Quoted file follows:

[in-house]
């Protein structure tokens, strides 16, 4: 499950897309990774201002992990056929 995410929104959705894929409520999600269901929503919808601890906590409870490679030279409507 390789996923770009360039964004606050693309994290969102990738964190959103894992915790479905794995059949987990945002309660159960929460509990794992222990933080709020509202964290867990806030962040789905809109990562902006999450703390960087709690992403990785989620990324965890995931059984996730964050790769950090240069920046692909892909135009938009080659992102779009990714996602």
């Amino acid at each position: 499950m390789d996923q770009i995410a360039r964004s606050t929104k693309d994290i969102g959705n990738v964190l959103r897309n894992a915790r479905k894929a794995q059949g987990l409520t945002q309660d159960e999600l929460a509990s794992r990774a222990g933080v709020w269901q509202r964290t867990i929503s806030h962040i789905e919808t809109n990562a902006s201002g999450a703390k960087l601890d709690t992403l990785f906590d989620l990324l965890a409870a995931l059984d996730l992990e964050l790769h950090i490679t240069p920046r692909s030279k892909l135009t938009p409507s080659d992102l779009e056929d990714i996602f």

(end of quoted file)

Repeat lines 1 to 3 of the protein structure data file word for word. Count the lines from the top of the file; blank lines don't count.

[in-house]
């Protein structure tokens, strides 16, 4: 499950897309990774201002992990056929 995410929104959705894929409520999600269901929503919808601890906590409870490679030279409507 390789996923770009360039964004606050693309994290969102990738964190959103894992915790479905794995059949987990945002309660159960929460509990794992222990933080709020509202964290867990806030962040789905809109990562902006999450703390960087709690992403990785989620990324965890995931059984996730964050790769950090240069920046692909892909135009938009080659992102779009990714996602």
């Amino acid at each position: 499950m390789d996923q770009i995410a360039r964004s606050t929104k693309d994290i969102g959705n990738v964190l959103r897309n894992a915790r479905k894929a794995q059949g987990l409520t945002q309660d159960e999600l929460a509990s794992r990774a222990g933080v709020w269901q509202r964290t867990i929503s806030h962040i789905e919808t809109n990562a902006s201002g999450a703390k960087l601890d709690t992403l990785f906590d989620l990324l965890a409870a995931l059984d996730l992990e964050l790769h950090i490679t240069p920046r692909s030279k892909l135009t938009p409507s080659d992102l779009e056929d990714i996602f």